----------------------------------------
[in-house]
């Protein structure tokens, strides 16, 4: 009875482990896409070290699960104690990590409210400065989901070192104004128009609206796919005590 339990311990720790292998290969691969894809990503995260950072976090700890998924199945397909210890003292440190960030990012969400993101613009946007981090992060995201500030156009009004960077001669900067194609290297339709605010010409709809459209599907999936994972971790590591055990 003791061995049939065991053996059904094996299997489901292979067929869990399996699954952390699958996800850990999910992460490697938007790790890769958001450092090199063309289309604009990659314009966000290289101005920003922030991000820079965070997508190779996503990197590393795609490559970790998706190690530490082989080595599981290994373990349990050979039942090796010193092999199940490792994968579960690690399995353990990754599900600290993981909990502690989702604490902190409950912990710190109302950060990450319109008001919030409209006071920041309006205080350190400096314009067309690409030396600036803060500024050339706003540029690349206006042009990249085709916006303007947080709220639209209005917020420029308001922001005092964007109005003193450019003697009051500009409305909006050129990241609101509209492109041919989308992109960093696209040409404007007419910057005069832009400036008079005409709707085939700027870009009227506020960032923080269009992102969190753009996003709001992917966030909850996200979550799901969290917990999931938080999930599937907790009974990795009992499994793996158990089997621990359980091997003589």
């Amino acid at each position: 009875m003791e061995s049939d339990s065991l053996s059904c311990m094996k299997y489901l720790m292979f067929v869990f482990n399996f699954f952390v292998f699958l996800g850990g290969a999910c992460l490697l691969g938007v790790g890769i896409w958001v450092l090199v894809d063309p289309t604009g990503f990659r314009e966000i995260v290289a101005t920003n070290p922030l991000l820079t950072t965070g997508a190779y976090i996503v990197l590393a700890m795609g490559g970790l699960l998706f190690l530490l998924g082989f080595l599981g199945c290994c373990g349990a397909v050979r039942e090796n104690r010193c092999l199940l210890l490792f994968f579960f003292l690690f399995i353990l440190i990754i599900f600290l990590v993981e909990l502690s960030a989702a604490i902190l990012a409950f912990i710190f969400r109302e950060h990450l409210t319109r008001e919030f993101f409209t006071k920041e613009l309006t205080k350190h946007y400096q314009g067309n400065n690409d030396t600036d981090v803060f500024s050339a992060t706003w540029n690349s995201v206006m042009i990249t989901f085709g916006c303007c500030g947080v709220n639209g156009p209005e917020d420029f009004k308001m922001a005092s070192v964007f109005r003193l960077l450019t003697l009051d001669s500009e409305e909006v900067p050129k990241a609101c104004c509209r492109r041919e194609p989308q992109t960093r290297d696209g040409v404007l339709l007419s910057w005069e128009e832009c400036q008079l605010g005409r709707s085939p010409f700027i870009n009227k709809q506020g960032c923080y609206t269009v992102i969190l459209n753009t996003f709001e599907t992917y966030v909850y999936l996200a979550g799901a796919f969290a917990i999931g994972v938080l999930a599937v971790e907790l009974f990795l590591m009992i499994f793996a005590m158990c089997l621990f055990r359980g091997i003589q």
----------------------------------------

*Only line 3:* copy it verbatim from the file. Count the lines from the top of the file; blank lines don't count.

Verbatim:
């Amino acid at each position: 009875m003791e061995s049939d339990s065991l053996s059904c311990m094996k299997y489901l720790m292979f067929v869990f482990n399996f699954f952390v292998f699958l996800g850990g290969a999910c992460l490697l691969g938007v790790g890769i896409w958001v450092l090199v894809d063309p289309t604009g990503f990659r314009e966000i995260v290289a101005t920003n070290p922030l991000l820079t950072t965070g997508a190779y976090i996503v990197l590393a700890m795609g490559g970790l699960l998706f190690l530490l998924g082989f080595l599981g199945c290994c373990g349990a397909v050979r039942e090796n104690r010193c092999l199940l210890l490792f994968f579960f003292l690690f399995i353990l440190i990754i599900f600290l990590v993981e909990l502690s960030a989702a604490i902190l990012a409950f912990i710190f969400r109302e950060h990450l409210t319109r008001e919030f993101f409209t006071k920041e613009l309006t205080k350190h946007y400096q314009g067309n400065n690409d030396t600036d981090v803060f500024s050339a992060t706003w540029n690349s995201v206006m042009i990249t989901f085709g916006c303007c500030g947080v709220n639209g156009p209005e917020d420029f009004k308001m922001a005092s070192v964007f109005r003193l960077l450019t003697l009051d001669s500009e409305e909006v900067p050129k990241a609101c104004c509209r492109r041919e194609p989308q992109t960093r290297d696209g040409v404007l339709l007419s910057w005069e128009e832009c400036q008079l605010g005409r709707s085939p010409f700027i870009n009227k709809q506020g960032c923080y609206t269009v992102i969190l459209n753009t996003f709001e599907t992917y966030v909850y999936l996200a979550g799901a796919f969290a917990i999931g994972v938080l999930a599937v971790e907790l009974f990795l590591m009992i499994f793996a005590m158990c089997l621990f055990r359980g091997i003589q």